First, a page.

Editor’s note: This item is republished with permission from Global Edge Marketing Ltd. View original post.

Shall I compare thee (properties) to a summer’s day?

A real estate agency in Brighton in the south of England has sent his staff on a creative writing course which included poetry and haikus (Japanese-style 17-syllable verses) in an effort to boost sales.

Before and after

Editor’s note: This item is republished with permission from Global Edge Marketing Ltd. View original post.

Shall I compare thee (properties) to a summer’s day?

A real estate agency in Brighton, in the south of England, has sent his staff on a creative writing course that included poetry and haiku (Japanese-style 17-syllable verses) in an effort to boost sales.

Before and after

A two-bedroom seafront flat listed at about ($786,000 in U.S. dollars), was originally described as "spacious, high quality, and within short walking distance of local shops."

After taking on the poetry techniques, the description was transformed into:

"The first thing you see is the sea meeting the sky; like old comrades they share a warm embrace. Coats of armor; the cornice lines up. Without feeling lonely, the room has an echo. Ornate surroundings, the fire begs a match."

Manager David Beacon, 26, told the Daily Telegraph he believes poetic marketing will help his business stand out in a crowded market.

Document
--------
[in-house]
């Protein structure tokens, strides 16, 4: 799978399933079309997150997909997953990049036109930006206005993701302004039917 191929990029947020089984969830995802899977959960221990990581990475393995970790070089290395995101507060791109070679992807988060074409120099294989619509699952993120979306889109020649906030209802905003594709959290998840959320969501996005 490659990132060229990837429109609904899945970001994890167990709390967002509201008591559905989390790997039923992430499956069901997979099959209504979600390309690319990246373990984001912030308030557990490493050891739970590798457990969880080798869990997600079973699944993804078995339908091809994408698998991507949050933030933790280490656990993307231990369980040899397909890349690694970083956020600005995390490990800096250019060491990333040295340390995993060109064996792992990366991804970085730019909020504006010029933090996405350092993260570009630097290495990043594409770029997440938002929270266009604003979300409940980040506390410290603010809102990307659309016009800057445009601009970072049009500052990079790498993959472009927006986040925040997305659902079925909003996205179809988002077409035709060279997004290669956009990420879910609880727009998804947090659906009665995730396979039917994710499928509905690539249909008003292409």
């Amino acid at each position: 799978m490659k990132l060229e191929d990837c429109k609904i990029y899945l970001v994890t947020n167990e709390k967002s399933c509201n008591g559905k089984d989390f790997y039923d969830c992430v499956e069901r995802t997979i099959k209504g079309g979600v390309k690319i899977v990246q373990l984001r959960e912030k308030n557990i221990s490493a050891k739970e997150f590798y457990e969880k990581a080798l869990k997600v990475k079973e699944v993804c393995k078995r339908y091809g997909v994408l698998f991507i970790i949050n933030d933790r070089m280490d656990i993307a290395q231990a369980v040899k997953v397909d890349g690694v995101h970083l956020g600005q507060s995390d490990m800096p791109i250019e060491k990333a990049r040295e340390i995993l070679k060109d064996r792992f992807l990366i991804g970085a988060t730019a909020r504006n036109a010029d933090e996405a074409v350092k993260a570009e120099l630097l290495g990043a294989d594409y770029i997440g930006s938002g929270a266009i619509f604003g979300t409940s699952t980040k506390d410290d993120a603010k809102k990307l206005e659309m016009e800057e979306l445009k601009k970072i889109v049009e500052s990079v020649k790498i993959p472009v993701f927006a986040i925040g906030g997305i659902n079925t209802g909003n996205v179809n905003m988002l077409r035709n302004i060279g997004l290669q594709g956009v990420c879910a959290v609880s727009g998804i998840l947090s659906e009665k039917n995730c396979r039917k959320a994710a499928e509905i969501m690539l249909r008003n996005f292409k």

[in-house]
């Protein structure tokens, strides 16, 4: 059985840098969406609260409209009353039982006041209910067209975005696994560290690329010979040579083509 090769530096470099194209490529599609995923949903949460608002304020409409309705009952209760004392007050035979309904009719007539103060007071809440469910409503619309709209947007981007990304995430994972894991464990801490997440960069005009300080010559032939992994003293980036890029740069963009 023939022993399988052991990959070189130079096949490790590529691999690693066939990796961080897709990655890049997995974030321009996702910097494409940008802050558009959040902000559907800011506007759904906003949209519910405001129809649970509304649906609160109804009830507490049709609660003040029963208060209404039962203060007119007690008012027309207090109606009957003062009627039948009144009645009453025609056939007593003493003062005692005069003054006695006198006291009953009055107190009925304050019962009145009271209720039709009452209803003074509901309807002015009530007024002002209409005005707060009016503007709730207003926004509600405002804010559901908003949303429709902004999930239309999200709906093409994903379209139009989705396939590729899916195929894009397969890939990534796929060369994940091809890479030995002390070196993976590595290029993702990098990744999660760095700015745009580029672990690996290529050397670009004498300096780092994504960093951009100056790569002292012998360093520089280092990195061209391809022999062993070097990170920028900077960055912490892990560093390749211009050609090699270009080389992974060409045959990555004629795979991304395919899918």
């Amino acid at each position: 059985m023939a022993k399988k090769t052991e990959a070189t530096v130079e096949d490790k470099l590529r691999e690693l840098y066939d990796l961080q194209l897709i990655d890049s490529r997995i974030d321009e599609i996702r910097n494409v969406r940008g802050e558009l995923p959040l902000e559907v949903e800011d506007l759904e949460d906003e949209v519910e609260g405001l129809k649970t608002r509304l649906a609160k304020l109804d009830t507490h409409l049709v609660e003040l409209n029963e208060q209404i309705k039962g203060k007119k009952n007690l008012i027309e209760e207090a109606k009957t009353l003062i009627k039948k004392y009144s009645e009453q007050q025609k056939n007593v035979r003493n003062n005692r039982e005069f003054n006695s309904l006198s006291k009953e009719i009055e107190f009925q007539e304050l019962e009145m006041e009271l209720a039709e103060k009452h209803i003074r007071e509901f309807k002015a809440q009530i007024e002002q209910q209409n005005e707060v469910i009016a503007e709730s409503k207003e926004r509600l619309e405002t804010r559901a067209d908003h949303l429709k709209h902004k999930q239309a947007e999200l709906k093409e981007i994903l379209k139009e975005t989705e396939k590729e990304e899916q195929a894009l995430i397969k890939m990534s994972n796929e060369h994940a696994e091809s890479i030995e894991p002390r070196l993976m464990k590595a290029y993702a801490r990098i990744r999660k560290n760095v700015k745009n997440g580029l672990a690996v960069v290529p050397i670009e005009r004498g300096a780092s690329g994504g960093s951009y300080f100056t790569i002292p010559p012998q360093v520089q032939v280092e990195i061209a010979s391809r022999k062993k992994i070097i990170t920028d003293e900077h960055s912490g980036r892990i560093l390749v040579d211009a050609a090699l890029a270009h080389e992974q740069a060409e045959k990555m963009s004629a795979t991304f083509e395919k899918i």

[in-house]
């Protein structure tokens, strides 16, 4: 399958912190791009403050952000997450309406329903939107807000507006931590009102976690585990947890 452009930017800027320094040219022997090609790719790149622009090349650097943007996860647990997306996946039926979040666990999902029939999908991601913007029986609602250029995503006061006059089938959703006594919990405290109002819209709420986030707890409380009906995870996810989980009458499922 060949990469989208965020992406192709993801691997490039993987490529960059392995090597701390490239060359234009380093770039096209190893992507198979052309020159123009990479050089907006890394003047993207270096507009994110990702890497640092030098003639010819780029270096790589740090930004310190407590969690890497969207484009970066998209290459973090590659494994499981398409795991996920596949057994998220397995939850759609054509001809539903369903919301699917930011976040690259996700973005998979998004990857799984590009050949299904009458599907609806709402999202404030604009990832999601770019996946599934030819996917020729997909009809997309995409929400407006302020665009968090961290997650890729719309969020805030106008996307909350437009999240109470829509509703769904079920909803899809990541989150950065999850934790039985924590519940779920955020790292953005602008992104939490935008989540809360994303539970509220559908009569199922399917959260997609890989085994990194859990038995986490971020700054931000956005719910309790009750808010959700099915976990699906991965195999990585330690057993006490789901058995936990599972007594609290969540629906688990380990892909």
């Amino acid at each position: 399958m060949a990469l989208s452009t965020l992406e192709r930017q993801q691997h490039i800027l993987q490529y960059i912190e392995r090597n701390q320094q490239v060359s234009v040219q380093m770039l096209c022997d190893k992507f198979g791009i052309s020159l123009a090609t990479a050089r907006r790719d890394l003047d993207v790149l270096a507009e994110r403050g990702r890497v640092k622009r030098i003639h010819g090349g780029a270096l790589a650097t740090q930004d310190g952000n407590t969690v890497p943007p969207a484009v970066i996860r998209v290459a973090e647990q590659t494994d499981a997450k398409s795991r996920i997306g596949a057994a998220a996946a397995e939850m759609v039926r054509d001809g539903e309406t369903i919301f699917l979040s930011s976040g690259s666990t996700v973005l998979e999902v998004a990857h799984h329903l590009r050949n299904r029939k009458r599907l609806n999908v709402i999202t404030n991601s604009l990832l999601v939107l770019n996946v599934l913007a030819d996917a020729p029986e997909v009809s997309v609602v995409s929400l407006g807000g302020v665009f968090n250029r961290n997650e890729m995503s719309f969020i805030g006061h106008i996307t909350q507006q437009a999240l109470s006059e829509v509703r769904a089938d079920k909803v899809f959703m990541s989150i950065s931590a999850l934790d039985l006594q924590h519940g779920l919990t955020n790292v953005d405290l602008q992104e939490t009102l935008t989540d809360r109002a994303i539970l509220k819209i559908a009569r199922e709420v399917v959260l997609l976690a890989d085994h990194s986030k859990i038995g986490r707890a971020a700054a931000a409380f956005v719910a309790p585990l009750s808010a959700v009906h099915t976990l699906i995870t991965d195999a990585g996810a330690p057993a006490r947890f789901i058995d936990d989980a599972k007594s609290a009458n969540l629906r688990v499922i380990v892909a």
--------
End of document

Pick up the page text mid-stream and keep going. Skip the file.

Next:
"The way (real) estate agents write about properties can be quite boring and structured and formal," he said. "But some of the properties are so beautiful and creative and the workshop taught us how we could convey that through our use of language. We are an agency who thinks outside the box and our clients like and respect that about us."

Paul Bonett, 57, the owner of the agency, said the company hoped to write poems and haiku for most of their listed properties.

"We are fed up of going down the old typical boring route which was just meaningless jargon that potential buyers could see through in an instant," he said.

"Boring old clichés like ‘immaculate condition’, ‘delightful’, ‘compact’ and ‘bijoux’ are hindering, not helping sales. As agents we need to expand our vocabulary and work that little bit harder for our clients."

Copyright © 2010 Global Edge Marketing Ltd.

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